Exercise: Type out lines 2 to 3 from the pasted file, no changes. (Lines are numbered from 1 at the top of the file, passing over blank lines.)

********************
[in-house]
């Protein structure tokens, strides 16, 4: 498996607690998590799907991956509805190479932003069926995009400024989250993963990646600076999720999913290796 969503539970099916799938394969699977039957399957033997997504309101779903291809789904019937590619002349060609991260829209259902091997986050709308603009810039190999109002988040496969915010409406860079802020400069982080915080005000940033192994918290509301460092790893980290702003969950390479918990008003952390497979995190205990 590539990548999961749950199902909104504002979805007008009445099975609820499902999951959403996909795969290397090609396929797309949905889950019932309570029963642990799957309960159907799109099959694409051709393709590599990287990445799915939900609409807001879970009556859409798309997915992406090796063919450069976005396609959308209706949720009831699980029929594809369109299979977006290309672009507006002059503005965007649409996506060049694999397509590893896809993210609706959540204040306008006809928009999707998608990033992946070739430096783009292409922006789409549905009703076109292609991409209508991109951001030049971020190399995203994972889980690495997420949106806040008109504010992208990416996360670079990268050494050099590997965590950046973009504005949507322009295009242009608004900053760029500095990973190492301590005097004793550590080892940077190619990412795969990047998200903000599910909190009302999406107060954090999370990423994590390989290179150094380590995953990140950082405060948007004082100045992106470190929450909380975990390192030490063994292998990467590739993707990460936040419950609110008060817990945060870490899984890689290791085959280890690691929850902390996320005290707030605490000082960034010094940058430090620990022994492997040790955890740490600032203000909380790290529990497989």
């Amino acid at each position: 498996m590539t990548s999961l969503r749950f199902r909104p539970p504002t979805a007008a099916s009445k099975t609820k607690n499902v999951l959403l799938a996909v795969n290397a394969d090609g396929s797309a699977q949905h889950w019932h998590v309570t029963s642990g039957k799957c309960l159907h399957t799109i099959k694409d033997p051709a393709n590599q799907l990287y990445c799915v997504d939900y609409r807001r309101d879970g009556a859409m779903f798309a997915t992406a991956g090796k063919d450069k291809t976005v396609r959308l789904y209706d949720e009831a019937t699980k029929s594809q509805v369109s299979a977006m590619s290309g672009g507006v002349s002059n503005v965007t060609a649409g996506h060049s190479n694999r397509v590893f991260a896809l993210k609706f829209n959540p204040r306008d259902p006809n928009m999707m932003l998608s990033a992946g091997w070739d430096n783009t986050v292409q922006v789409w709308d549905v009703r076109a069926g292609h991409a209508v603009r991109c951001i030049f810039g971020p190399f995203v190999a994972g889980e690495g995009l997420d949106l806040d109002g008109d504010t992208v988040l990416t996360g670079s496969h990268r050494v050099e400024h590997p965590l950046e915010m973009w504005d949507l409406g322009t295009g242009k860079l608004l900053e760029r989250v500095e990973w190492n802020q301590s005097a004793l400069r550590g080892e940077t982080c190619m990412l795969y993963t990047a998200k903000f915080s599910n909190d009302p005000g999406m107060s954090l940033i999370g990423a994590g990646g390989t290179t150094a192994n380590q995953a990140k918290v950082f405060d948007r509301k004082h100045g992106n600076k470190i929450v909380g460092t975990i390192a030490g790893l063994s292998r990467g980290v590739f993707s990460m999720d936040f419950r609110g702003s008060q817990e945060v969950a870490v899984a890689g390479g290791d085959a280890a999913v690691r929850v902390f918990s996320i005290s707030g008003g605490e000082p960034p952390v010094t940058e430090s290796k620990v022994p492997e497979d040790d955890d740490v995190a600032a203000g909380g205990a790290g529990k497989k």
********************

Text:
């Protein structure tokens, strides 16, 4: 498996607690998590799907991956509805190479932003069926995009400024989250993963990646600076999720999913290796 969503539970099916799938394969699977039957399957033997997504309101779903291809789904019937590619002349060609991260829209259902091997986050709308603009810039190999109002988040496969915010409406860079802020400069982080915080005000940033192994918290509301460092790893980290702003969950390479918990008003952390497979995190205990 590539990548999961749950199902909104504002979805007008009445099975609820499902999951959403996909795969290397090609396929797309949905889950019932309570029963642990799957309960159907799109099959694409051709393709590599990287990445799915939900609409807001879970009556859409798309997915992406090796063919450069976005396609959308209706949720009831699980029929594809369109299979977006290309672009507006002059503005965007649409996506060049694999397509590893896809993210609706959540204040306008006809928009999707998608990033992946070739430096783009292409922006789409549905009703076109292609991409209508991109951001030049971020190399995203994972889980690495997420949106806040008109504010992208990416996360670079990268050494050099590997965590950046973009504005949507322009295009242009608004900053760029500095990973190492301590005097004793550590080892940077190619990412795969990047998200903000599910909190009302999406107060954090999370990423994590390989290179150094380590995953990140950082405060948007004082100045992106470190929450909380975990390192030490063994292998990467590739993707990460936040419950609110008060817990945060870490899984890689290791085959280890690691929850902390996320005290707030605490000082960034010094940058430090620990022994492997040790955890740490600032203000909380790290529990497989």
């Amino acid at each position: 498996m590539t990548s999961l969503r749950f199902r909104p539970p504002t979805a007008a099916s009445k099975t609820k607690n499902v999951l959403l799938a996909v795969n290397a394969d090609g396929s797309a699977q949905h889950w019932h998590v309570t029963s642990g039957k799957c309960l159907h399957t799109i099959k694409d033997p051709a393709n590599q799907l990287y990445c799915v997504d939900y609409r807001r309101d879970g009556a859409m779903f798309a997915t992406a991956g090796k063919d450069k291809t976005v396609r959308l789904y209706d949720e009831a019937t699980k029929s594809q509805v369109s299979a977006m590619s290309g672009g507006v002349s002059n503005v965007t060609a649409g996506h060049s190479n694999r397509v590893f991260a896809l993210k609706f829209n959540p204040r306008d259902p006809n928009m999707m932003l998608s990033a992946g091997w070739d430096n783009t986050v292409q922006v789409w709308d549905v009703r076109a069926g292609h991409a209508v603009r991109c951001i030049f810039g971020p190399f995203v190999a994972g889980e690495g995009l997420d949106l806040d109002g008109d504010t992208v988040l990416t996360g670079s496969h990268r050494v050099e400024h590997p965590l950046e915010m973009w504005d949507l409406g322009t295009g242009k860079l608004l900053e760029r989250v500095e990973w190492n802020q301590s005097a004793l400069r550590g080892e940077t982080c190619m990412l795969y993963t990047a998200k903000f915080s599910n909190d009302p005000g999406m107060s954090l940033i999370g990423a994590g990646g390989t290179t150094a192994n380590q995953a990140k918290v950082f405060d948007r509301k004082h100045g992106n600076k470190i929450v909380g460092t975990i390192a030490g790893l063994s292998r990467g980290v590739f993707s990460m999720d936040f419950r609110g702003s008060q817990e945060v969950a870490v899984a890689g390479g290791d085959a280890a999913v690691r929850v902390f918990s996320i005290s707030g008003g605490e000082p960034p952390v010094t940058e430090s290796k620990v022994p492997e497979d040790d955890d740490v995190a600032a203000g909380g205990a790290g529990k497989k």